This research was conducted by Girija Kaimal, Kendra Ray and Juan Muniz at Drexel University, USA


A small number of studies have indicated that making art reduces stress. This is the first study to investigate the effects of visual self-expression on stress levels in healthy adults, in a format similar to an art therapy session and by examining participants’ written responses to the experience.

Salivary cortisol levels were measured to indicate stress response

39 participants from a large university were invited to an art-making session facilitated by an art therapist and encouraged to choose from three types of media to create their own work. Prior to the session, participants were asked about their previous levels of art-making experience and provided a saliva sample. Following the session, a second saliva sample was collected and participants were asked to share a written description of their experience with the art making.

Average cortisol levels were significantly lower after art making

Despite considerable variation, results indicated a reduction in cortisol for about 75 per cent of the sample. These results persisted regardless of demographic differences, prior experience with art making and choice of media. However, lowering of cortisol levels was more likely to be observed earlier in the day as cortisol levels are naturally highest in the morning and decline throughout the day. Participants who reported experiencing an evolving process and those reporting learning about one’s self were more likely to experience lowering of cortisol levels.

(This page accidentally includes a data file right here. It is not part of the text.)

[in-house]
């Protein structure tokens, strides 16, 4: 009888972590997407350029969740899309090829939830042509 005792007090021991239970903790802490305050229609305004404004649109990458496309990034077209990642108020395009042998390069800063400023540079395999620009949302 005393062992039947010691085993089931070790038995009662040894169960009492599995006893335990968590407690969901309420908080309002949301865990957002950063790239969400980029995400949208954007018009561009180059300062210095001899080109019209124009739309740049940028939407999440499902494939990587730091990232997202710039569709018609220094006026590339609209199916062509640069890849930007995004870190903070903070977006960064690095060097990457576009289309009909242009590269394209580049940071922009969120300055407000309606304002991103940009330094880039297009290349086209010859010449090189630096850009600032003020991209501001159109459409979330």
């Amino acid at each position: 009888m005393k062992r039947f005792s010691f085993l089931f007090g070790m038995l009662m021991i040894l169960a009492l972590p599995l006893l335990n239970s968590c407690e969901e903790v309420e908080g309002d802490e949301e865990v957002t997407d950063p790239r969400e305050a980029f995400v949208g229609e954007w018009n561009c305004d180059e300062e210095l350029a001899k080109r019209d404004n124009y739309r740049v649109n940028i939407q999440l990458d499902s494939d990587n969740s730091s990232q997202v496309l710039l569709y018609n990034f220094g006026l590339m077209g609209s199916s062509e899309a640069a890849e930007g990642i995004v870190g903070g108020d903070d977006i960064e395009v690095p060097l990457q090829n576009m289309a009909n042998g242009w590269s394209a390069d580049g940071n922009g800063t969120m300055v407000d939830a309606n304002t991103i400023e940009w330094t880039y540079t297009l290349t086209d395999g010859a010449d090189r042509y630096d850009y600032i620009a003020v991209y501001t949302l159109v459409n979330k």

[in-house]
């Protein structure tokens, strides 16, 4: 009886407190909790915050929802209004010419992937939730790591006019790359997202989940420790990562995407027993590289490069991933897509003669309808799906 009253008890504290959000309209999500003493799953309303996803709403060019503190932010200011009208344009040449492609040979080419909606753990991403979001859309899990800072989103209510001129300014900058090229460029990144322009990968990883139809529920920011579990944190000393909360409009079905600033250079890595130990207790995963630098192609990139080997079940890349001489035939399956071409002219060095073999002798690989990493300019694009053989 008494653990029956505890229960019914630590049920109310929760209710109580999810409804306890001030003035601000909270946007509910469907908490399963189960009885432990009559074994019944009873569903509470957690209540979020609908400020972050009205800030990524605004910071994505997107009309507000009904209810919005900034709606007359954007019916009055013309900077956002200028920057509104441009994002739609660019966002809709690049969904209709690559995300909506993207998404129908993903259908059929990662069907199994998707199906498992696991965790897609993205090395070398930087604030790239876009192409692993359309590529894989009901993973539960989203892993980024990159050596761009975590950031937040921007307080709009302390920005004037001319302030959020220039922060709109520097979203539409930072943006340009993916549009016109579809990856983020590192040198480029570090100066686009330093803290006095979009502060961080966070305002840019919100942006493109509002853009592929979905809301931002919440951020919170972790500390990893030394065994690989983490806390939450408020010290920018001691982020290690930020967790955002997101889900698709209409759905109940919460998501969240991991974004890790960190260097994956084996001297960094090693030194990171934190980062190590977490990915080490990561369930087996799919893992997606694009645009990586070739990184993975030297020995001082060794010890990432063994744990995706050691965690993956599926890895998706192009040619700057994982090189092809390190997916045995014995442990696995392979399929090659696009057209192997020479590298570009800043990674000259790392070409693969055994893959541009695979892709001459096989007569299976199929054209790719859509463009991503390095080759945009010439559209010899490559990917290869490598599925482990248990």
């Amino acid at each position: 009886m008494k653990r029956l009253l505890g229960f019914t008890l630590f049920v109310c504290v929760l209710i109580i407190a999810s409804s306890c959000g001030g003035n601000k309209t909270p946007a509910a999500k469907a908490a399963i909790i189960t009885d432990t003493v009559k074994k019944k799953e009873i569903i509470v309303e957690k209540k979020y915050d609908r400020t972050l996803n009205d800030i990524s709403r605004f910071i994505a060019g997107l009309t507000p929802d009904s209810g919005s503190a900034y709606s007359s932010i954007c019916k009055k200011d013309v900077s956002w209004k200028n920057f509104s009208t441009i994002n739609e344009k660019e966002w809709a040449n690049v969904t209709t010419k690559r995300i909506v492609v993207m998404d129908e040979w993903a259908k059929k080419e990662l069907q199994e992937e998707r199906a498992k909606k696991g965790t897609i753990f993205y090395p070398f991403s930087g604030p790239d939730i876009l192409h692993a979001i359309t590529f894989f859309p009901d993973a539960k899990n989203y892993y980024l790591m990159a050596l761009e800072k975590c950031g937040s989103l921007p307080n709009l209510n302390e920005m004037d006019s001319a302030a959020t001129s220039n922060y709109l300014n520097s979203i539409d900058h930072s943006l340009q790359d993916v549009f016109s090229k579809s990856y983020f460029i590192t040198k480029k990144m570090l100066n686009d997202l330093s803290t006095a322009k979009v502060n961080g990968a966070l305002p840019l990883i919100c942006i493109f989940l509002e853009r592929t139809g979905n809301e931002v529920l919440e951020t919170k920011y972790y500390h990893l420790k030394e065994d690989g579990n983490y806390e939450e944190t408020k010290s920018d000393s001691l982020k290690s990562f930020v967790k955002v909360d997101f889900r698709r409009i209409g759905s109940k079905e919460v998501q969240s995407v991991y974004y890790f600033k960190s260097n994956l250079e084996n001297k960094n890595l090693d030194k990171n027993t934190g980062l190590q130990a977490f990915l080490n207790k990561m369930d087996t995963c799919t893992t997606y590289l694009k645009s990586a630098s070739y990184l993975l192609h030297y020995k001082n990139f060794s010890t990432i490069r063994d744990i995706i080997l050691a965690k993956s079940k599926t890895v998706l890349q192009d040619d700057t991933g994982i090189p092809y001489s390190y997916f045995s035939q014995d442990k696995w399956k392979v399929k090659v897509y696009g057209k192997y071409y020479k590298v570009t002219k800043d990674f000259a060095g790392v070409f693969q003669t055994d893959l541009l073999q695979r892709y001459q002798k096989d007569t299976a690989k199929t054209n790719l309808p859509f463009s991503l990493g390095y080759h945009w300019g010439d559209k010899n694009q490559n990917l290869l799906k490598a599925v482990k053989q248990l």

The authors suggest future research would benefit from a larger sample size, control- and clinical-group comparisons, psychological measures of stress and a more accurate cortisol biomarker. Better understanding of participants’ experience of the art-making process and why cortisol levels remained same or increased in some participants should also be explored.

This summary is by Anna Kolliakou, King’s Knowledge Exchange Associate

Title Reduction of cortisol levels and participants' responses following art making
Author(s) Kaimal, G., Ray. K, & Muniz, J.
Publication date 2016
Source Art Therapy, Vol 33, Iss 2, pp 74-80
Open Access Link
Author email